Tugger the SLUGger!SLUG Mailing List Archives

Re: [SLUG] Backup theory

david <david@xxxxxxxxxxxxx> writes:

> I've got the following:
> 2 x servers - single small hard drives in each
> 1 x desktop - four hard drives including one removeable drive in a caddy
> intended solely for back up purposes.
> I run Mondo on the two servers periodically with the intention of
> being able to do a disaster [1] recovery quickly. Mondo produces 2 DVD
> images for each server. I run rsync nightly (good enough for my
> purposes) for more volatile data such as email, databases
> etc. Everything is very tidy.
> The desktop has about 350G of data and software. The software is
> unbelievably complicated because I use it to test server set-ups and
> odd bits of software etc. In other words, it's a dog's breakfast.
> I would like to run Mondo or something similar on this machine too,
> but I fear it would not be practical. At the moment I run rsync for
> the most obvious data, but that doesn't help with all the complicated
> software, and I would like to be able to recover that too in the event
> of disaster [1].
> What's the current best practice for back up in this kind of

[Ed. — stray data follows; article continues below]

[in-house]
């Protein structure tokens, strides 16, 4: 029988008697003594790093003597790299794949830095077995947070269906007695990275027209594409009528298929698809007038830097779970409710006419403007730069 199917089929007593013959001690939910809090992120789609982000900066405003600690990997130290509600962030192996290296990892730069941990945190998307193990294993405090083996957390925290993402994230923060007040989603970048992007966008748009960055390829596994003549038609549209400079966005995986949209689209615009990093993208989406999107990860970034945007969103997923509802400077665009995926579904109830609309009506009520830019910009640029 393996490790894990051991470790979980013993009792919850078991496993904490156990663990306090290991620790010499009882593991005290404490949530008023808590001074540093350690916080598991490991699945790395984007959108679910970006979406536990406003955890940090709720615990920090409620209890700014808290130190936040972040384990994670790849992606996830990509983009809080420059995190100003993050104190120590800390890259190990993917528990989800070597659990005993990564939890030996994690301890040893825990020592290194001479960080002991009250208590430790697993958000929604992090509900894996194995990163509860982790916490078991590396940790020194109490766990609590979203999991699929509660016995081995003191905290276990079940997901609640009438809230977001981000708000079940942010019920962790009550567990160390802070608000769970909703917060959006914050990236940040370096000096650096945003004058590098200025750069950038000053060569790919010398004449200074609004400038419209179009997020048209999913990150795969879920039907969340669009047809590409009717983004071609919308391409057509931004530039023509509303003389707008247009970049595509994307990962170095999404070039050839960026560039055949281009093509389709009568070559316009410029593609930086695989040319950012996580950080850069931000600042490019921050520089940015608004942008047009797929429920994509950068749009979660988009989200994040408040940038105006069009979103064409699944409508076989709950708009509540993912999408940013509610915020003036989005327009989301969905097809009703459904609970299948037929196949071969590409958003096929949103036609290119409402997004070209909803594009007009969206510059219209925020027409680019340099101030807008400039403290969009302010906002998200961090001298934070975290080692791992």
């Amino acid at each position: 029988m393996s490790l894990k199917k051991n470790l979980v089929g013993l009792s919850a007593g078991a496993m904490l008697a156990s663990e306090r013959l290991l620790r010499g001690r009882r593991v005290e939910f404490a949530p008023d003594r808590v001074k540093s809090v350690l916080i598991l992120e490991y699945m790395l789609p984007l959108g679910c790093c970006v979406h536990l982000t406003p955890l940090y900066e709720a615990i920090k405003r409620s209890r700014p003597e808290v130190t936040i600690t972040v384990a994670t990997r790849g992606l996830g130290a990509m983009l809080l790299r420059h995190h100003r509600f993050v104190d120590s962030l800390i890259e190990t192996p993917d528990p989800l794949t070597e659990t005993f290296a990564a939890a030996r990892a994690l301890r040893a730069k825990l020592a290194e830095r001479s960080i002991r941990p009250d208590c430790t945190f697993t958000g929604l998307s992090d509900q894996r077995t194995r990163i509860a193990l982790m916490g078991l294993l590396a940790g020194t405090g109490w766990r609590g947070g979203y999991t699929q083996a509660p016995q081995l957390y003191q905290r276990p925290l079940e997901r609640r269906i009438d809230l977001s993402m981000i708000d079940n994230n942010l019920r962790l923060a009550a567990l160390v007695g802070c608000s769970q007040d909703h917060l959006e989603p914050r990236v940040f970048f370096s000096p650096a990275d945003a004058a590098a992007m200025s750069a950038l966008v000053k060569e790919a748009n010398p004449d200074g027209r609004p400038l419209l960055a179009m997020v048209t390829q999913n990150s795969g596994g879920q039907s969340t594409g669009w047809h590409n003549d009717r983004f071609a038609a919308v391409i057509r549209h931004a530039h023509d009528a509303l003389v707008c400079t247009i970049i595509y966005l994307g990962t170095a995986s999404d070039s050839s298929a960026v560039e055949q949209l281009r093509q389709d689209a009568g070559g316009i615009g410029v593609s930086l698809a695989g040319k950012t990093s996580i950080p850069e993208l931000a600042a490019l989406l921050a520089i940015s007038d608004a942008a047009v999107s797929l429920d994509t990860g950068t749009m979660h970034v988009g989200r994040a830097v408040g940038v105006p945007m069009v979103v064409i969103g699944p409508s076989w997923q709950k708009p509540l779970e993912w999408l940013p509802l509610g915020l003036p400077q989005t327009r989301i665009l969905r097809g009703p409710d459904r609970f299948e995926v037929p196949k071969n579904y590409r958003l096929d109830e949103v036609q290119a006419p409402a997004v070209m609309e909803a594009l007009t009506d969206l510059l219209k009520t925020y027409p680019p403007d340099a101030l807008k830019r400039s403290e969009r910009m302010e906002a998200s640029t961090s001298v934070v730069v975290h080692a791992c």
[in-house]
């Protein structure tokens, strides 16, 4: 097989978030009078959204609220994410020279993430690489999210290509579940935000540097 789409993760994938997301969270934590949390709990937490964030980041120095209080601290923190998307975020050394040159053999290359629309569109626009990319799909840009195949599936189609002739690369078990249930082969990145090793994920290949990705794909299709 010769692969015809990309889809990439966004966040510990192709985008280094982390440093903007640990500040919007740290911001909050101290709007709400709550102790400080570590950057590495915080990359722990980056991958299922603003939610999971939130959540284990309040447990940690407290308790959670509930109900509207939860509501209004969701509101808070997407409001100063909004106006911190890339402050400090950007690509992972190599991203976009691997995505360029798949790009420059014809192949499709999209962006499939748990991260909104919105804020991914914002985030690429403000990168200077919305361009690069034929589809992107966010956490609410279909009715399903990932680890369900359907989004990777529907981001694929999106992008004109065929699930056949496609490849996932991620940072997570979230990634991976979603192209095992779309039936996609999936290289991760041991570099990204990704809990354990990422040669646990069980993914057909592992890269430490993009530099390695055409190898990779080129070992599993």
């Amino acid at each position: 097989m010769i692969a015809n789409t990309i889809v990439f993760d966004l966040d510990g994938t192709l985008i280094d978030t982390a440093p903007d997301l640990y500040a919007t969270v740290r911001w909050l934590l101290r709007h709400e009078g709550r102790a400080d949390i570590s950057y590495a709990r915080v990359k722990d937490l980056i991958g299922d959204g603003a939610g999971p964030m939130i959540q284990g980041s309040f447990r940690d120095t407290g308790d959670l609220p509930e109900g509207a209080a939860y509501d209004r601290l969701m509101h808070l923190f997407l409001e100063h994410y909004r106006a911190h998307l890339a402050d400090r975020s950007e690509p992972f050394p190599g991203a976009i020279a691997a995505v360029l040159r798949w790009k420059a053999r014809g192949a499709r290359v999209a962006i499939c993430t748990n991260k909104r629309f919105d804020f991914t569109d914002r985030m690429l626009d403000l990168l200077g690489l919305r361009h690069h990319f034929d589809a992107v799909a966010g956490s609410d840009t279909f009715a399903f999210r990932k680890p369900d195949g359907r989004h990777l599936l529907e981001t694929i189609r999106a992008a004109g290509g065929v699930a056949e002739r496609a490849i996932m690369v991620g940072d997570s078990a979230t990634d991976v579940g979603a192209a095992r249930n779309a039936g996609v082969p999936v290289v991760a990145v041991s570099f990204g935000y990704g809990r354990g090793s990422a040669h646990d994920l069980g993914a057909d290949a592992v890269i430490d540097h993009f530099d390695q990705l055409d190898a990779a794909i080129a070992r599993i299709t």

> situation?

It varies.  Personally, I take advantage of the fact that a Linux system
has no magic "metadata", so a copy of all the files is enough to perform
a bare-metal restore.

I think use BackupPC[1] to provide me a space-efficient copy of all the
files.  In normal use the web interface is sufficient to recover from
most problems.

In a disaster I boot from a LiveCD, partition, format, etc, the disks,
and then use a combination of the command-line tar creation code in
BackupPC, netcat, and tar in the LiveCD to stream the data back over the

This is reasonably easy to achieve, but requires a little low level
knowledge of how partitioning, etc, work under Linux.  Mondo does
capture that information much more nicely, I confess.

> PS: On a Mac, you can usually take a hard drive out of one machine and
> put it in another and it will "just work". How much tweaking to get
> the same result on linux/ubuntu?

With a recent Debian or Ubuntu, zero.[2]  Getting X running again after
doing that /might/ take a bit of work, but not much, and the basic
system itself should be good.

If you use something less capable, like older RHEL systems, a fair bit
of work is required to get it booting, but the basic process is more or
less the same.

I don't know where Fedora sits, but I presume they have also moved more
to the Debian new-style "ship all the drivers in initramfs, detect the
hardware" strategy than the older RHEL "ship exactly what is required
for the current machine, hard code everything" model.


[1]  http://backuppc.sf.net/

[2]  Technically, you need to ensure the CPU architecture is compatible,
     so an x86_64 deployment will not run on an i386-only host, but
     otherwise you are good to go.